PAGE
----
/// wrapping the firebase call to signInWithEmailAndPassword
  /// `email` String
  /// `password` String
  ///
  Future<FirebaseUser> loginUser({String email, String password}) async {
    try {
      var result = await FirebaseAuth.instance
          .signInWithEmailAndPassword(email: email, password: password);
      // since something changed, let's notify the listeners...
      notifyListeners();
      return result;
    }  catch (e) {
      // throw the Firebase AuthException that we caught
      throw new AuthException(e.code, e.message);
    }
  }
}

As you can see from the code above, we still have the same methods for accessing our AuthService the only difference now is that we have replaces the call with real calls to the Firebase backend that you have set up.

Notice we no longer need to keep a property with the current user since Firebase will manage that for us. All we need to do is call the method getUser and if there is a user we will get an object, otherwise it will return null.

Most important to notice is that we are calling notifyListeners() when the login state is changing during logging in or logging out.

Modifying main.dart

There are no real modifications needed to the file since we are working with the same external API, the only difference is that now we are returning a FirebaseUser object so let's add a specific type to the code, and touch up a few more things

class MyApp extends StatelessWidget {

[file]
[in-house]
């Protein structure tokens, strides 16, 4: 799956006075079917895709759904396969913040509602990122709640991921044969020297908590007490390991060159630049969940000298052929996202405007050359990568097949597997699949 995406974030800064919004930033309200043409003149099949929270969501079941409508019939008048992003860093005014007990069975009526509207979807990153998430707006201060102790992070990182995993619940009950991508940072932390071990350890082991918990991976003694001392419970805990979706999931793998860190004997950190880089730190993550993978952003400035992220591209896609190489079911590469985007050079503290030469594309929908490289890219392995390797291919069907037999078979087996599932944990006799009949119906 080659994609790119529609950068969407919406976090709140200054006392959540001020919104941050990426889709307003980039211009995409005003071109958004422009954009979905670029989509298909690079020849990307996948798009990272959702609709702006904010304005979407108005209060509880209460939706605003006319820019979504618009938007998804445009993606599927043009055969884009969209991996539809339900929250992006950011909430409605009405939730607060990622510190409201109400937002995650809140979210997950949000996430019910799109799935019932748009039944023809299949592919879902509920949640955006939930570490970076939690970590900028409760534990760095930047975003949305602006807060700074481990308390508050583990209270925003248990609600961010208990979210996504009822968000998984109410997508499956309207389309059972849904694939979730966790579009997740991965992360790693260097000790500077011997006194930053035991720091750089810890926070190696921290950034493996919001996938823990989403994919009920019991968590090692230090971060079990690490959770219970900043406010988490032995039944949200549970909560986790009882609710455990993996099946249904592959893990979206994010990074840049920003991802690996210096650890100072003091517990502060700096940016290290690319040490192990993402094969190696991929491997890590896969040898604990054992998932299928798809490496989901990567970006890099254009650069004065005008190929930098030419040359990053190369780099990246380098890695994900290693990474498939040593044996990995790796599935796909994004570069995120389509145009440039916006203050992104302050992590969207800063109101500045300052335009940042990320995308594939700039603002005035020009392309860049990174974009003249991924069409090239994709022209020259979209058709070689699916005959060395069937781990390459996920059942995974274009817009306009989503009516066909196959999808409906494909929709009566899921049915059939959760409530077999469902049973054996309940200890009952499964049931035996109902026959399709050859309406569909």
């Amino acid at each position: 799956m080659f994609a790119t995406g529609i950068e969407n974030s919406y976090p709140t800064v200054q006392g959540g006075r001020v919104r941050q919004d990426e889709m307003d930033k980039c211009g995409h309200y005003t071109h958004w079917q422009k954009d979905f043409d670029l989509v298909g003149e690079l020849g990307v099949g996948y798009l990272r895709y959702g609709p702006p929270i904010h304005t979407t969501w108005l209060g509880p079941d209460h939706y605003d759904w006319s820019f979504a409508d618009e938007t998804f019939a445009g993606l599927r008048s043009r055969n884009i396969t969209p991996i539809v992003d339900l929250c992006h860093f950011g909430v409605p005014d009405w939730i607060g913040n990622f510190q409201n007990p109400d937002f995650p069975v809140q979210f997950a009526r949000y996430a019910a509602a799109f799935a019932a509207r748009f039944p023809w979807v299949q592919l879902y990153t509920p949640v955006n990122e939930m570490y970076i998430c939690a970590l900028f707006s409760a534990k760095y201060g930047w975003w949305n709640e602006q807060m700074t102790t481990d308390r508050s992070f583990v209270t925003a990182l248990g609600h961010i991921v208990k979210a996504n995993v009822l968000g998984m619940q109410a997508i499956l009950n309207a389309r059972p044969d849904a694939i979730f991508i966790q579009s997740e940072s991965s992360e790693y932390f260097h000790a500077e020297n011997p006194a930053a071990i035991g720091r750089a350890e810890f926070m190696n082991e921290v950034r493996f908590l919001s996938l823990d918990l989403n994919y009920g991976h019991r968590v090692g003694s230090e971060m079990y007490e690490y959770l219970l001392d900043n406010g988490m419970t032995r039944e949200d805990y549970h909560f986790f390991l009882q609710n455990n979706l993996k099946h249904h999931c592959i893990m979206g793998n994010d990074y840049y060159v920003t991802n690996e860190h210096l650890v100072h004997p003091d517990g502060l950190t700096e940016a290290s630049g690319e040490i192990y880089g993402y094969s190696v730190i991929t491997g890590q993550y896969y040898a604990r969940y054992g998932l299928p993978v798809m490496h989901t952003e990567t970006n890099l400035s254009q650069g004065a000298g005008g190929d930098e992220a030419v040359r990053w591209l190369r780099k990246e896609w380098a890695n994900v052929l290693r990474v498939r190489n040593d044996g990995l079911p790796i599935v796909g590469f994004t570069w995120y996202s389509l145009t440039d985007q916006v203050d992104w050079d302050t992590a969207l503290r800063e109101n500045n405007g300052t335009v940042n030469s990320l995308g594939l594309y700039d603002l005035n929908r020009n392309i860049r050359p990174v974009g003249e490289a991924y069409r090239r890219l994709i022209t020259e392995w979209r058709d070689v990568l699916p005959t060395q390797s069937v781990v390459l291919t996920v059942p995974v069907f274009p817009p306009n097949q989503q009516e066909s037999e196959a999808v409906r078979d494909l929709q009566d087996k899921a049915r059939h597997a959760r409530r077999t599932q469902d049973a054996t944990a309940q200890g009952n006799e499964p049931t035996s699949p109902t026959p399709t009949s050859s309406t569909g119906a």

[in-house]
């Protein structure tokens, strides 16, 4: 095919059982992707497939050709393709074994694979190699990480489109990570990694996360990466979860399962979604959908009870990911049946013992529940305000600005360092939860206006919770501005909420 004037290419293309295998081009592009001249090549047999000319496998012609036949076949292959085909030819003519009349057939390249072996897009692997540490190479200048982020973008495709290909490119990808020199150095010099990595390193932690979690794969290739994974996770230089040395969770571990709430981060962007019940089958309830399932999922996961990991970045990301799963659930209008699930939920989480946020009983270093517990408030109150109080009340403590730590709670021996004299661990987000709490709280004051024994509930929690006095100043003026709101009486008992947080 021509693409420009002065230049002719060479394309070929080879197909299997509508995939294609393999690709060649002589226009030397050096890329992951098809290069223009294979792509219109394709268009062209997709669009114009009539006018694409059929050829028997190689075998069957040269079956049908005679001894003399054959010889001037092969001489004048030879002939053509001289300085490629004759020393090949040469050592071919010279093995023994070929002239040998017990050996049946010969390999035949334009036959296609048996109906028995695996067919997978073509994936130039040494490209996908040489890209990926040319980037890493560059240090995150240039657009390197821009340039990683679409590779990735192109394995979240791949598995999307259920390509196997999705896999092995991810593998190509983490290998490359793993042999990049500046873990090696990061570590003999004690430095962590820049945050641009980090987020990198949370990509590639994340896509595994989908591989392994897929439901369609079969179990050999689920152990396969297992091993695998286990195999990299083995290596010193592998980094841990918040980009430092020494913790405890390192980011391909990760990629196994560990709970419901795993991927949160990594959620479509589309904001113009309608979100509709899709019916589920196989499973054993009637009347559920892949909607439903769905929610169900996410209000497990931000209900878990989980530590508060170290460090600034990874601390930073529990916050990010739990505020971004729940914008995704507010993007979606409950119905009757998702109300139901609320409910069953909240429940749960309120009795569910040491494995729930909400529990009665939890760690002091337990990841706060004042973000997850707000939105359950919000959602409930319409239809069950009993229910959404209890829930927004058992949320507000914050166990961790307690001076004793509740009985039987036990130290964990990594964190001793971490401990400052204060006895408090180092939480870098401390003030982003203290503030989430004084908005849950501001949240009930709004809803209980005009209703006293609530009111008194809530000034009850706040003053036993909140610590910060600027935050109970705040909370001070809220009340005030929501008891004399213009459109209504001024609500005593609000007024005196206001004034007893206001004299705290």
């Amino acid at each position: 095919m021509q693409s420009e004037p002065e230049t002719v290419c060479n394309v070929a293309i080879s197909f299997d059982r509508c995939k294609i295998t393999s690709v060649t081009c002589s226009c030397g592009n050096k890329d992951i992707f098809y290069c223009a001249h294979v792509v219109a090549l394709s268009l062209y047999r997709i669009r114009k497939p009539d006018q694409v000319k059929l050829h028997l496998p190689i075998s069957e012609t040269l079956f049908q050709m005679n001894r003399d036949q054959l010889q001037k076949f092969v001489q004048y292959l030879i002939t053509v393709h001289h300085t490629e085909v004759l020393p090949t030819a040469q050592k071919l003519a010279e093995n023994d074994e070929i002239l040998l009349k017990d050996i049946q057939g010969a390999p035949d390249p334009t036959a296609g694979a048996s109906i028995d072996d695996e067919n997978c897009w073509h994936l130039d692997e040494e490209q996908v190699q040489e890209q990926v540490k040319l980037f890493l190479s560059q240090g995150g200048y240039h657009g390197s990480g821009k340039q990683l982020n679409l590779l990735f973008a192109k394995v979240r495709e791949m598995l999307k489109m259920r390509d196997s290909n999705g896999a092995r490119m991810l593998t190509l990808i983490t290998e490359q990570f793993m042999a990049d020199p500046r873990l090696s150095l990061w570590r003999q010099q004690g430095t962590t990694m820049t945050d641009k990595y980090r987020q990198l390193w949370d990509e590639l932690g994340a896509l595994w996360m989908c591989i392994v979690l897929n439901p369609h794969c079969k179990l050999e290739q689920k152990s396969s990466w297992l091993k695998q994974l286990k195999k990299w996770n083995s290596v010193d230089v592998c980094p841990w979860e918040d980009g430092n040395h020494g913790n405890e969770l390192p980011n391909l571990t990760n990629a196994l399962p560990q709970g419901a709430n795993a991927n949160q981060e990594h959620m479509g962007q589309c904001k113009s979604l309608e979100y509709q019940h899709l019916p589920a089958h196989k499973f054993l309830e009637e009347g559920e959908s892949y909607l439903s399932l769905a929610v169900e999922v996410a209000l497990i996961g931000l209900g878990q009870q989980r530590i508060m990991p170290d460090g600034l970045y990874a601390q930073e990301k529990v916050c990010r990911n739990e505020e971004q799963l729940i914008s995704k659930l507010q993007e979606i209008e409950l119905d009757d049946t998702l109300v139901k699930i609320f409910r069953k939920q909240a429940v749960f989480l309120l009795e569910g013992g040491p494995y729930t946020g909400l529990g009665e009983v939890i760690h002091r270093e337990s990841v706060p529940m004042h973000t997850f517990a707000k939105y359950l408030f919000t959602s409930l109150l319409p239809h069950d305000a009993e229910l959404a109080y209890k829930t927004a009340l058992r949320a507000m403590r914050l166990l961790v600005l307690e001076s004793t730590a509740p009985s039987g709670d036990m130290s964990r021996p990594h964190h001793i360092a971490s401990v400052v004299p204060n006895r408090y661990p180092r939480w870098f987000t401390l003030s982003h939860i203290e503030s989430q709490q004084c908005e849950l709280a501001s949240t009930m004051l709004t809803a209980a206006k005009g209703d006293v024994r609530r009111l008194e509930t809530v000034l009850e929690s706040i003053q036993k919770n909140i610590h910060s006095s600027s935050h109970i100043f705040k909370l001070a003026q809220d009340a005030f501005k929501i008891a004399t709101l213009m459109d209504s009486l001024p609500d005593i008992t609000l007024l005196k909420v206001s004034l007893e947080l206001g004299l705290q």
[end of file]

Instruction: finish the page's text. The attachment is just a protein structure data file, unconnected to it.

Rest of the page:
// This widget is the root of your application.
  @override
  Widget build(BuildContext context) {
    return MaterialApp(
      title: 'Flutter Demo',
      theme: ThemeData(primarySwatch: Colors.blue),
      home: FutureBuilder<FirebaseUser>(
        future: Provider.of<AuthService>(context).getUser(),
        builder: (context, AsyncSnapshot<FirebaseUser> snapshot) { //          ⇐ NEW
          if (snapshot.connectionState == ConnectionState.done) {
            // log error to console                                            ⇐ NEW
            if (snapshot.error != null) {
              print("error");
              return Text(snapshot.error.toString());
            }
            // redirect to the proper page, pass the user into the 
            // `HomePage` so we can display the user email in welcome msg     ⇐ NEW
            return snapshot.hasData ? HomePage(snapshot.data) : LoginPage();
          } else {
            // show loading indicator                                         ⇐ NEW
            return LoadingCircle();